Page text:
COVID-19: Coronavirus Bounce Back Loan

March 2021 Update: Businesses that took out government-backed Bounce Back Loans will now have greater flexibility to repay their loans with the option to delay repayments by six months or to extend the length of the loan using Pay as You Grow repayment flexible options. – read full update here.

Five weeks after lockdown, the UK government has announced yet more financial support for small and medium-sized enterprises (SMEs) – this time in the form of emergency “Bounce Back” loans.

The Government has said that they will provide full details of the scheme on Monday 4 May.

Under the Bounce Back loan scheme, the Government announced that the smallest tier of companies in the UK economy will be able to borrow between £2,000 and £50,000 – capped at 25% of a business’s turnover, which would be a maximum of £200,000. The loan would be 100% guaranteed for lenders, by the Government

Chancellor of the Exchequer Rishi Sunak said the new funding, announced on 27 April, is designed to provide emergency aid for “the smallest businesses” which make up the backbone of the economy and which might not have been eligible for other financial support.

The Bounce Back loans are separate to the previously announced Coronavirus Business Interruption Loan Scheme (CBILS), which allows SMEs to apply for larger amounts, up to £5 million, and which is backed by an 80% government guarantee. The Bounce Back loans should be quicker to access, with a promise from the Chancellor that the money should be delivered to companies 24 hours after application approval.

When more details about the Bounce Back loan scheme are released, we will publish an update on our site. It’s also important to keep checking the government’s website. 

Am I eligible?

Sole traders, entrepreneurs and small businesses can apply. If your business meets all the following criteria you may be eligible for a loan:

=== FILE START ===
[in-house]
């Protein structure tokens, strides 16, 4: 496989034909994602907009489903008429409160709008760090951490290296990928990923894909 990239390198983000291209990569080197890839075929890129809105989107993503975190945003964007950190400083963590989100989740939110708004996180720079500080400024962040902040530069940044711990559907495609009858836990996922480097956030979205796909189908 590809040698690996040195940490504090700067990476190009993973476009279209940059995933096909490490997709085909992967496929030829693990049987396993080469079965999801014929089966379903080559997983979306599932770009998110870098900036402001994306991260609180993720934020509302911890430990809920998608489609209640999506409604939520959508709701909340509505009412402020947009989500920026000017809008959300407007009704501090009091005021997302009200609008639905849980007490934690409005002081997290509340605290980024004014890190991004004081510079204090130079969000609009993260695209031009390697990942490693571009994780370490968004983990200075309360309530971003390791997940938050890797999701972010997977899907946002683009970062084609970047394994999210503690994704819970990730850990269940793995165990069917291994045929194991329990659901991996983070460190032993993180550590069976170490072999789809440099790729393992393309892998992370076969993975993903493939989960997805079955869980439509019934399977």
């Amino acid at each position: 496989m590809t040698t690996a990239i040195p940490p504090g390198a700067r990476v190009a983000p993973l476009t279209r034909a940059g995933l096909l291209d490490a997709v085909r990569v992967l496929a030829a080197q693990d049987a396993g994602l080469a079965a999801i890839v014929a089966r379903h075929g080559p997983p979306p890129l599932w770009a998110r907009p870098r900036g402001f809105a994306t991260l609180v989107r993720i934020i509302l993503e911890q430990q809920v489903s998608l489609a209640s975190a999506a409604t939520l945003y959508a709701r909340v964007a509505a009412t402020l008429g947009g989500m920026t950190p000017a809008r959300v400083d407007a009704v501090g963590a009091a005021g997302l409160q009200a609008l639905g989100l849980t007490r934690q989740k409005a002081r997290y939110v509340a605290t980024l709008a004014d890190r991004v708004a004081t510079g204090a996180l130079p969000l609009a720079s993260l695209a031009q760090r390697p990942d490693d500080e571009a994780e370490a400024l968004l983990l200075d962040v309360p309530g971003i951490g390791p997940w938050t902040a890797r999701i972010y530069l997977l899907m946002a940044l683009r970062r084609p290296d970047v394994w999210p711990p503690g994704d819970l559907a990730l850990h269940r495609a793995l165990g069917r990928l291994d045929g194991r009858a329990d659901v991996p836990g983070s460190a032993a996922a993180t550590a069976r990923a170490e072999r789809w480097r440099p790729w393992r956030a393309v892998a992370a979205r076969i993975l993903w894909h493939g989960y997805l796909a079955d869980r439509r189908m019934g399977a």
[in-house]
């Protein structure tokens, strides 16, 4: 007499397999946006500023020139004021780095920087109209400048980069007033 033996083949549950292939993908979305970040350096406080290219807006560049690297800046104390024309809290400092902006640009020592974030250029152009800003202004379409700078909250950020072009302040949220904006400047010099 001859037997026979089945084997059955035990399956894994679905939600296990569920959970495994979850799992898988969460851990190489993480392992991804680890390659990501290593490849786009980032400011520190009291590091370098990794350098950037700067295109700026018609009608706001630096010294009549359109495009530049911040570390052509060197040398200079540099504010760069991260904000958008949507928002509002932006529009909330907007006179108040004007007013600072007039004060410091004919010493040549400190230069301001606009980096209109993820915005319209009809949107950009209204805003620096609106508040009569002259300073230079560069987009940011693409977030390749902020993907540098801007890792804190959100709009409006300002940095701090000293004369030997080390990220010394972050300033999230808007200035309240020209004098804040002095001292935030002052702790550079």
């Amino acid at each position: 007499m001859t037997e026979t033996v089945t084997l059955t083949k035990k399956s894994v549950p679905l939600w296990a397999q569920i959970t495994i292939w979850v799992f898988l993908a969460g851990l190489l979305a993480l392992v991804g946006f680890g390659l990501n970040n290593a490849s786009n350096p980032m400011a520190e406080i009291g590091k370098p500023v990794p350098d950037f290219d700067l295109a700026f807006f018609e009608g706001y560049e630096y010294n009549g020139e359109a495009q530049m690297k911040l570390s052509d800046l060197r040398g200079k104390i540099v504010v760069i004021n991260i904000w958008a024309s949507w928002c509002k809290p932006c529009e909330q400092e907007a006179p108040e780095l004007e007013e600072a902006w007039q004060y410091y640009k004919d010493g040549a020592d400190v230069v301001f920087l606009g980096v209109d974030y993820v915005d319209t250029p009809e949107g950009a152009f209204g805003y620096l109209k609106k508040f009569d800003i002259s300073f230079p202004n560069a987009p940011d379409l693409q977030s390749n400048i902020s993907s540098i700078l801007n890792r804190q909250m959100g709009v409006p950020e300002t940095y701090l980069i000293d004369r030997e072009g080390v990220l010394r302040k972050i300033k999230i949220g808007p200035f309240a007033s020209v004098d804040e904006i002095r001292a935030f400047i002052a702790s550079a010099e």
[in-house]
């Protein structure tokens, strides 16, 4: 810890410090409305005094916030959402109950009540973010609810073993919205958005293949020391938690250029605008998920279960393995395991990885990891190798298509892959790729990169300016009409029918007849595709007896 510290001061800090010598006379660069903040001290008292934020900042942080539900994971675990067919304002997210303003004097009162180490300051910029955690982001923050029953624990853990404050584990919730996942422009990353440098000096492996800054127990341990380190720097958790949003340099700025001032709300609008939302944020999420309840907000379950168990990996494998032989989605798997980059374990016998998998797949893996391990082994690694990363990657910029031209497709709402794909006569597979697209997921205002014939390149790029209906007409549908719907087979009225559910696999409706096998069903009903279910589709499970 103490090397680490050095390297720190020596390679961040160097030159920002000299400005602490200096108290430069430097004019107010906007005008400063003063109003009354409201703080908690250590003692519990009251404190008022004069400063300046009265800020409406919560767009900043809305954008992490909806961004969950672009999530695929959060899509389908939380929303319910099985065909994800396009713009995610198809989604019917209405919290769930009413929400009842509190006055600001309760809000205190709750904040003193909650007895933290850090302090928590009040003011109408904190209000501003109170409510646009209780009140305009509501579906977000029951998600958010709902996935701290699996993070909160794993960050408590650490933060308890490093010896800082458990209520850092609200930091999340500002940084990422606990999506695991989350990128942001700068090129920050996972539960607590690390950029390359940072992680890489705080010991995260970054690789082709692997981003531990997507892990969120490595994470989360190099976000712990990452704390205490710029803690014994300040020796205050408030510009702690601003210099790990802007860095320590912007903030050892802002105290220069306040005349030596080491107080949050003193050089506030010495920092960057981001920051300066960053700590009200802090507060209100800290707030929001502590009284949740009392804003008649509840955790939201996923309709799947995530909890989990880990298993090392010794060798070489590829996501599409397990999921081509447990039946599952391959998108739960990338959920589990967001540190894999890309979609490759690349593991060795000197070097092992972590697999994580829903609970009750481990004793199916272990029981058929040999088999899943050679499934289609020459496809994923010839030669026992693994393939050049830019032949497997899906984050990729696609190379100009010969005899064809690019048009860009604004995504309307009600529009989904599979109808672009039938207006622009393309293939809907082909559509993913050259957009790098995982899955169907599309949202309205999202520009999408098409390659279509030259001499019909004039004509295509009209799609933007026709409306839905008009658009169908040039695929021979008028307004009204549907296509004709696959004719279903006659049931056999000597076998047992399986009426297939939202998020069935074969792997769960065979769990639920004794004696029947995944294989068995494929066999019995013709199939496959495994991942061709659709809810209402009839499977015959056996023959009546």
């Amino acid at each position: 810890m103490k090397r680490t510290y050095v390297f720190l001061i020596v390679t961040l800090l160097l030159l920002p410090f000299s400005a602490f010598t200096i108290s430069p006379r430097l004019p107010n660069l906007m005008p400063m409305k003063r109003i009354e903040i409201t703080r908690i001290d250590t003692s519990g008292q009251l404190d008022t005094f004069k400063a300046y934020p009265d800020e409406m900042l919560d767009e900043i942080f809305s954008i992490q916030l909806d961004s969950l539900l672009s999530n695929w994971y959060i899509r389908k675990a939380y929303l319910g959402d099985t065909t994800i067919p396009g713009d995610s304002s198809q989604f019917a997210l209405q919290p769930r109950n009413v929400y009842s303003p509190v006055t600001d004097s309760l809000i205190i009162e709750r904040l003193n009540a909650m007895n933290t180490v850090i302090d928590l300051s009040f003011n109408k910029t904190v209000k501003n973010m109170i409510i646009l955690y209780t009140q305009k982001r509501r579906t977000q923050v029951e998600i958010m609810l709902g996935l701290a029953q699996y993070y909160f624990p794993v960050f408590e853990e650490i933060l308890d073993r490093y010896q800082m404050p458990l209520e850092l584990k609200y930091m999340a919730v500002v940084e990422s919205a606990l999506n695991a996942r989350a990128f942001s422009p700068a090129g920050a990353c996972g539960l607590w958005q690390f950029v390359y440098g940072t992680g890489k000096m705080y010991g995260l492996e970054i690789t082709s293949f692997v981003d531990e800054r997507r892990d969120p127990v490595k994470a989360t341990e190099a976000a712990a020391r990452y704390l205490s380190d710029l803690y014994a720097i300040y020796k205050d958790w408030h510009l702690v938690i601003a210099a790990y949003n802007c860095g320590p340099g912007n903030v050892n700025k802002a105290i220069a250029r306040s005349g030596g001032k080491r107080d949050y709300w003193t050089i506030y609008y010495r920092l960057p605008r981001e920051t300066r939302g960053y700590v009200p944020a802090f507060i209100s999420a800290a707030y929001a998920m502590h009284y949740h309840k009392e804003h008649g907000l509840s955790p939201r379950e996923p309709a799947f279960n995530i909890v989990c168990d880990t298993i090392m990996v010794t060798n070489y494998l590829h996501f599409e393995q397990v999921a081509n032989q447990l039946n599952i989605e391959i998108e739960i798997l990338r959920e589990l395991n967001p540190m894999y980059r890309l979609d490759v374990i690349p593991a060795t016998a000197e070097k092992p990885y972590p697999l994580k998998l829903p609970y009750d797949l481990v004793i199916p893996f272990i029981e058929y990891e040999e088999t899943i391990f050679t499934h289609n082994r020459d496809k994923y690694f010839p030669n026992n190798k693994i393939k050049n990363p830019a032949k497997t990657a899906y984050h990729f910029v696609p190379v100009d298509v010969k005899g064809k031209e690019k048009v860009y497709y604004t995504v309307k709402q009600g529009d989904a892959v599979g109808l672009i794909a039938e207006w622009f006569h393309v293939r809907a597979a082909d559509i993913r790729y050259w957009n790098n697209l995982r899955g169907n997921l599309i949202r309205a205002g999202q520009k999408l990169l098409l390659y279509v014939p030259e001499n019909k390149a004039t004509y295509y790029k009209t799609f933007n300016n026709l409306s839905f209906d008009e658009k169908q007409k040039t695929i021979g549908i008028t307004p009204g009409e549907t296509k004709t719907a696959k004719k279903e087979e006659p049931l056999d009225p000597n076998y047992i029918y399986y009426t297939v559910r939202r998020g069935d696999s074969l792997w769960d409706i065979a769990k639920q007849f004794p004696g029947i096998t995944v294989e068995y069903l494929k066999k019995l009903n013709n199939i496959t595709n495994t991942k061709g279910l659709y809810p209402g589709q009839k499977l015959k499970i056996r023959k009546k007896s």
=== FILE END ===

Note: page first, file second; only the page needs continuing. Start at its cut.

• Based in the UK.
  • Struggling due to coronavirus.
  • Trading as of 1 March.
  • Was not classed as an “undertaking in difficulty” as of 31 December 2019. Certain companies cannot apply, like banks, insurers and reinsurers (excluding insurance brokers), public sector bodies and state-funded primary and secondary schools.

What will be the application process?

  • Companies can apply through a short online form.
  • Sunak has promised “no complex eligibility criteria”. The online form will contain minimal checks, with no need for a credit check or an investigation to ensure the company is financially viable. There is also no requirement for a business plan.
  • Some fraud checks may still apply.
  • If the application is approved, the funds should be in the company’s account within 24 hours.
  • The loan will be delivered from the British Business Bank via a network of at least 50 accredited lenders.

What are the terms of the loan?

  • The loans are interest-free for the first 12 months, and no repayments are due within this period.
  • They are 100% backed by the government, whereas the CBILS loans are 80% government-backed.
  • There are no arrangement fees or early repayment charges.
  • The maximum term of the loan is six years.
  • The government is negotiating with lenders to ensure a low and standardised rate of interest for the duration of the loan.

What if I’ve already received a CBILS loan?

You cannot apply to both the CBILS and the Bounce Back schemes.

However, if your company has received a CBILS loan of up to £50,000 this might be able to be converted into a Bounce Back loan. You can apply to do this with your lender until 4 November 2020.

Similarly, if you receive a Bounce Back loan you may be able to apply to convert it to a CBILS loan if you require more aid, though this has still to be clarified.

At this moment in time there is very little information about which lenders will offer this scheme – below are a couple of links we located today.  The British Bank Link currently shows page not found (it disappeared during the writing of this article) however I have left the link in on the assumption it is being updated.

British Business Bank